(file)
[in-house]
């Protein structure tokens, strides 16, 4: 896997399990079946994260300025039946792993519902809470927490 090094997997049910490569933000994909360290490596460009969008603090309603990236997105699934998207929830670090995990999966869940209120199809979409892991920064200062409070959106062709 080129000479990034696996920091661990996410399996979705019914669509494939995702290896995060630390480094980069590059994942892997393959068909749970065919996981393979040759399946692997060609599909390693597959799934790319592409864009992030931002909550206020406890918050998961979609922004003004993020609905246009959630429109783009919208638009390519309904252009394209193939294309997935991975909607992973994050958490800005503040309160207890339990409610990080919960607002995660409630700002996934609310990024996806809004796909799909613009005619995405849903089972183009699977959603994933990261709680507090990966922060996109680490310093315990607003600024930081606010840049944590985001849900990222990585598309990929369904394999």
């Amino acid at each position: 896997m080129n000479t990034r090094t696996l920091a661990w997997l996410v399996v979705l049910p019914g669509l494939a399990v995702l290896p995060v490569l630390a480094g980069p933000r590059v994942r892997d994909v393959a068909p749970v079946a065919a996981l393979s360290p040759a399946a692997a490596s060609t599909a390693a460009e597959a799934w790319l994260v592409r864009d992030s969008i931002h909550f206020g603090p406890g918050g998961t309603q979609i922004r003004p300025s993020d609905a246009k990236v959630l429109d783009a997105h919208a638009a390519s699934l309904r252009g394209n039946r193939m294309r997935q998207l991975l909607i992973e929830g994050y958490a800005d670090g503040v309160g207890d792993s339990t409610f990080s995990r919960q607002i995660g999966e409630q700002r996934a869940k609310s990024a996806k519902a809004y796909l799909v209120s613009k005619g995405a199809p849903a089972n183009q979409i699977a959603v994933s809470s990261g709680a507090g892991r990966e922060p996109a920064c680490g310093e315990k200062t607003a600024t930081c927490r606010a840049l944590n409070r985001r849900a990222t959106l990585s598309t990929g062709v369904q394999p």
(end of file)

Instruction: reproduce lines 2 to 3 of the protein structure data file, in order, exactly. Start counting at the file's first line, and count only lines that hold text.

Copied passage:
């Protein structure tokens, strides 16, 4: 896997399990079946994260300025039946792993519902809470927490 090094997997049910490569933000994909360290490596460009969008603090309603990236997105699934998207929830670090995990999966869940209120199809979409892991920064200062409070959106062709 080129000479990034696996920091661990996410399996979705019914669509494939995702290896995060630390480094980069590059994942892997393959068909749970065919996981393979040759399946692997060609599909390693597959799934790319592409864009992030931002909550206020406890918050998961979609922004003004993020609905246009959630429109783009919208638009390519309904252009394209193939294309997935991975909607992973994050958490800005503040309160207890339990409610990080919960607002995660409630700002996934609310990024996806809004796909799909613009005619995405849903089972183009699977959603994933990261709680507090990966922060996109680490310093315990607003600024930081606010840049944590985001849900990222990585598309990929369904394999």
């Amino acid at each position: 896997m080129n000479t990034r090094t696996l920091a661990w997997l996410v399996v979705l049910p019914g669509l494939a399990v995702l290896p995060v490569l630390a480094g980069p933000r590059v994942r892997d994909v393959a068909p749970v079946a065919a996981l393979s360290p040759a399946a692997a490596s060609t599909a390693a460009e597959a799934w790319l994260v592409r864009d992030s969008i931002h909550f206020g603090p406890g918050g998961t309603q979609i922004r003004p300025s993020d609905a246009k990236v959630l429109d783009a997105h919208a638009a390519s699934l309904r252009g394209n039946r193939m294309r997935q998207l991975l909607i992973e929830g994050y958490a800005d670090g503040v309160g207890d792993s339990t409610f990080s995990r919960q607002i995660g999966e409630q700002r996934a869940k609310s990024a996806k519902a809004y796909l799909v209120s613009k005619g995405a199809p849903a089972n183009q979409i699977a959603v994933s809470s990261g709680a507090g892991r990966e922060p996109a920064c680490g310093e315990k200062t607003a600024t930081c927490r606010a840049l944590n409070r985001r849900a990222t959106l990585s598309t990929g062709v369904q394999p």